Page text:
British MPs have called for an independent inquiry into the “outrageous” treatment of students, mostly from India, Bangladesh and Pakistan, who were “unlawfully” deported or left in a limbo after they were accused of cheating on an English language test needed to study in the U.K.
Labour MP Wes Streeting led the Westminster Hall debate on what he described as “Britain’s forgotten immigration scandal”, which had led to thousands getting wrongly deported and tens of thousands being left in a limbo, or having their visas cancelled. “Their lives have been plunged into chaos by a government [which has] effectively branded them all cheats, defied the principles of natural justice and created a hostile environment for international students,” Mr. Streeting said during the debate.
Call for apology
MPs also called for an apology and potential compensation from the government, with some likening the situation to the Windrush scandal.
Government figures published in 2016 revealed that over 35,870 visa holders had visas refused or curtailed because of TOEIC tests, while 4,600 had been deported.
The British government has, for a number of years now, been taking foreign students, workers and others to court on the charge of committing fraud to obtain English-language qualifications to stay in the U.K.
Since 2010, a number of institutions, including the Educational Testing Services (ETS), an American company with many Test of English for International Communication (TOEIC) test centres, have been responsible for running tests that were recognised by the U.K. government.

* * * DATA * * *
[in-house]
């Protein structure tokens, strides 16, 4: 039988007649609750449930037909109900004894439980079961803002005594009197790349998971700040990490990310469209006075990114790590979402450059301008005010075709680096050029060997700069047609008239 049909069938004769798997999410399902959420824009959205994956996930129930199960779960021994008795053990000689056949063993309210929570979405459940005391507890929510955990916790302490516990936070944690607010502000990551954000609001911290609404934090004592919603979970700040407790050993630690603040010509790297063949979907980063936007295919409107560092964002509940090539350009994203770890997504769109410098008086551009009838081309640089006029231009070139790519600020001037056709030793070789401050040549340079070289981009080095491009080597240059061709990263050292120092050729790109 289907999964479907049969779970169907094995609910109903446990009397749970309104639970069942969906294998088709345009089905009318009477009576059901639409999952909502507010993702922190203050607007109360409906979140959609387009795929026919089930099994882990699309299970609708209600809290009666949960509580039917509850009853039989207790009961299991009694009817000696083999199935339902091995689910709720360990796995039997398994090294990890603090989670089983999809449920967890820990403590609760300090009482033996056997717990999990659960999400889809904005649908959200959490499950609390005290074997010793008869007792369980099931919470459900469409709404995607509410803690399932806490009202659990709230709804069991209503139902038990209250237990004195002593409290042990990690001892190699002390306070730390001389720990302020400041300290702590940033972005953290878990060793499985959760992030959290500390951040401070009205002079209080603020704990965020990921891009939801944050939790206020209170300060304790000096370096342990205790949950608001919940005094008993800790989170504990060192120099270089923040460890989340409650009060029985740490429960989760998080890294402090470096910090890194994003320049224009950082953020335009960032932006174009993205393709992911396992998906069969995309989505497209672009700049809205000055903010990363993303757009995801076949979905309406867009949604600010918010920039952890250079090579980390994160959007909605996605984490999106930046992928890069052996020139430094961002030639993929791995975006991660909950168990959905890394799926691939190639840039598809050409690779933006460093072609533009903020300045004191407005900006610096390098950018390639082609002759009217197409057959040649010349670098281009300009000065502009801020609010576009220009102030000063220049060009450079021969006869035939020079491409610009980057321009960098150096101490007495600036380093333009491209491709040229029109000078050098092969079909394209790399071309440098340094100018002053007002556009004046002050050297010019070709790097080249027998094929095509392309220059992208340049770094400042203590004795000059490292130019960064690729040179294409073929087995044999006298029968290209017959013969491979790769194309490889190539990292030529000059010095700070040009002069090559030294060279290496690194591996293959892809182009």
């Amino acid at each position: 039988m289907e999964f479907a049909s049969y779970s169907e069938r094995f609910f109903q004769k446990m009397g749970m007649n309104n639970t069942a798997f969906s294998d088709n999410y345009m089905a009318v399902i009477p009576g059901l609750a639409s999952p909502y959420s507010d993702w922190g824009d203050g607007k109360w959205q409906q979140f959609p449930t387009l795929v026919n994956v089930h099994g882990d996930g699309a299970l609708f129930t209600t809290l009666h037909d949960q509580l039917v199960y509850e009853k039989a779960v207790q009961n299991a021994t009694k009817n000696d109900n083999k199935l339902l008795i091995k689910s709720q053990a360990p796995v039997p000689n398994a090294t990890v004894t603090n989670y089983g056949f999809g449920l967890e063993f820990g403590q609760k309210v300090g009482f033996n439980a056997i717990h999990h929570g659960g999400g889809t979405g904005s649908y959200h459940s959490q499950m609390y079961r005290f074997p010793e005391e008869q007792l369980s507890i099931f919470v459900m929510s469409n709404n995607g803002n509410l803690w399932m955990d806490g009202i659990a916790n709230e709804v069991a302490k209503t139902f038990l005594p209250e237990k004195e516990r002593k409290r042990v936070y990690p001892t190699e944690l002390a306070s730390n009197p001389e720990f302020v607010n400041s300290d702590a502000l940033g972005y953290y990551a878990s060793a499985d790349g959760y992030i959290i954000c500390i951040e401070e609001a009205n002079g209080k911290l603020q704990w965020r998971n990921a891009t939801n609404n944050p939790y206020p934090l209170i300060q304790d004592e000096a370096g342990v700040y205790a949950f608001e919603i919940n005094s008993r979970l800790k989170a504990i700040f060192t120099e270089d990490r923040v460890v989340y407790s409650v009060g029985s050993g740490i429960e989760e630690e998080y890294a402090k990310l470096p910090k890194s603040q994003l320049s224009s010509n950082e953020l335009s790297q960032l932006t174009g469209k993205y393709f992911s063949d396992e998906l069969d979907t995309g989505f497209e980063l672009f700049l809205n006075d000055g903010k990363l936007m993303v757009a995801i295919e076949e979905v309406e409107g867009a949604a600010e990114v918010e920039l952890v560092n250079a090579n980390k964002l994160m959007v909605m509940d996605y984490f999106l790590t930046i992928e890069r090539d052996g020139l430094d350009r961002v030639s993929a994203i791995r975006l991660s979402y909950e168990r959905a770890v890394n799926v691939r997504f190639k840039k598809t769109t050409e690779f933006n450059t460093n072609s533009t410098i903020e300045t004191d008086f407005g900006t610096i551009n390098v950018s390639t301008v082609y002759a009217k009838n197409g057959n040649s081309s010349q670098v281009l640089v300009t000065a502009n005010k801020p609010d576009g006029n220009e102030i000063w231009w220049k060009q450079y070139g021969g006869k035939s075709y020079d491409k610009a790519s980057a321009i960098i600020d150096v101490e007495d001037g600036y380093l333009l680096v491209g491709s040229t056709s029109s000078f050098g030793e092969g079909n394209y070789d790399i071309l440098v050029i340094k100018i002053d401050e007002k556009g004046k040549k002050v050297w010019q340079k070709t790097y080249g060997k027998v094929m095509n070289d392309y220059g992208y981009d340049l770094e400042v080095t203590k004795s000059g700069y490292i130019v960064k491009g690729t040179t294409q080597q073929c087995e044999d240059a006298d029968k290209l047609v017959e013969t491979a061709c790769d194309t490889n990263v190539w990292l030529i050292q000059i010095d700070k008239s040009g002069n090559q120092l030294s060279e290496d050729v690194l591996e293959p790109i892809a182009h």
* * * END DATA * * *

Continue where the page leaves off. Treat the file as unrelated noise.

In February 2014, a BBC Panorama investigation found evidence of fraud at one ETS centre, which acted as a trigger for the British government’s deportation programme.
Accused of fraud
In the years that followed, thousands of people, who had gained their qualification via ETS at different test centres, were accused of partaking in fraud. Thousands were deported while some others left the country distraught.
“People have been separated from their families, detained and deported, their assets are stripped away and their sources of income removed. Some become homeless,” said Labour MP Lyn Brown.
Others drew parallels with the controversy over professionals being refused leave to remain in Britain using anti-terror legislation because of changes they had made to their tax records.
“Innocent applicants may well have been caught up in widespread fraud,” acknowledged Immigration Minister Caroline Nokes, who nevertheless insisted the government had acted proportionately, both in initial actions and responding to judgments from the Court of Appeal. “We are right to continue acting on these cases.”
Their lives have been plunged into chaos by the government, which has effectively branded them all cheats
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